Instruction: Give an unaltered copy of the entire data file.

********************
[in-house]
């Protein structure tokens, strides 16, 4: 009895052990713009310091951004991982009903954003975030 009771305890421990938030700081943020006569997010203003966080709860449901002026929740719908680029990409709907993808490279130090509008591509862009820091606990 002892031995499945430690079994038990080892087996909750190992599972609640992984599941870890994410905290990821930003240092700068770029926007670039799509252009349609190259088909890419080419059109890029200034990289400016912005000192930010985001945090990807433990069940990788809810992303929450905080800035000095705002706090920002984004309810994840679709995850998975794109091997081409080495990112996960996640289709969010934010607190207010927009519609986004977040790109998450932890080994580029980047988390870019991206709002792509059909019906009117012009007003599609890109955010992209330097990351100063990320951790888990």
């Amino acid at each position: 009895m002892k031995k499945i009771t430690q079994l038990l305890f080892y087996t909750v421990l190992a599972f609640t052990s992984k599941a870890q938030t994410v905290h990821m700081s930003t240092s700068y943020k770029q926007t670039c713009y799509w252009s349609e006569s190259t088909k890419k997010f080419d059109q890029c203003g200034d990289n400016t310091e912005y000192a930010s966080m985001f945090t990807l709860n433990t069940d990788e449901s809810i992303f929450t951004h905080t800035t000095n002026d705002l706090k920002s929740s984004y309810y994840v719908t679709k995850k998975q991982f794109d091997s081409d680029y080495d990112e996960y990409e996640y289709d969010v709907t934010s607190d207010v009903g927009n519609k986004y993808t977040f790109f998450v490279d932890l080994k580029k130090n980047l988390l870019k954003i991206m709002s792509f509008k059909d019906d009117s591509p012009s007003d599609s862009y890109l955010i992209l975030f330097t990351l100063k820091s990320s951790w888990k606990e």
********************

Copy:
[in-house]
């Protein structure tokens, strides 16, 4: 009895052990713009310091951004991982009903954003975030 009771305890421990938030700081943020006569997010203003966080709860449901002026929740719908680029990409709907993808490279130090509008591509862009820091606990 002892031995499945430690079994038990080892087996909750190992599972609640992984599941870890994410905290990821930003240092700068770029926007670039799509252009349609190259088909890419080419059109890029200034990289400016912005000192930010985001945090990807433990069940990788809810992303929450905080800035000095705002706090920002984004309810994840679709995850998975794109091997081409080495990112996960996640289709969010934010607190207010927009519609986004977040790109998450932890080994580029980047988390870019991206709002792509059909019906009117012009007003599609890109955010992209330097990351100063990320951790888990």
């Amino acid at each position: 009895m002892k031995k499945i009771t430690q079994l038990l305890f080892y087996t909750v421990l190992a599972f609640t052990s992984k599941a870890q938030t994410v905290h990821m700081s930003t240092s700068y943020k770029q926007t670039c713009y799509w252009s349609e006569s190259t088909k890419k997010f080419d059109q890029c203003g200034d990289n400016t310091e912005y000192a930010s966080m985001f945090t990807l709860n433990t069940d990788e449901s809810i992303f929450t951004h905080t800035t000095n002026d705002l706090k920002s929740s984004y309810y994840v719908t679709k995850k998975q991982f794109d091997s081409d680029y080495d990112e996960y990409e996640y289709d969010v709907t934010s607190d207010v009903g927009n519609k986004y993808t977040f790109f998450v490279d932890l080994k580029k130090n980047l988390l870019k954003i991206m709002s792509f509008k059909d019906d009117s591509p012009s007003d599609s862009y890109l955010i992209l975030f330097t990351l100063k820091s990320s951790w888990k606990e």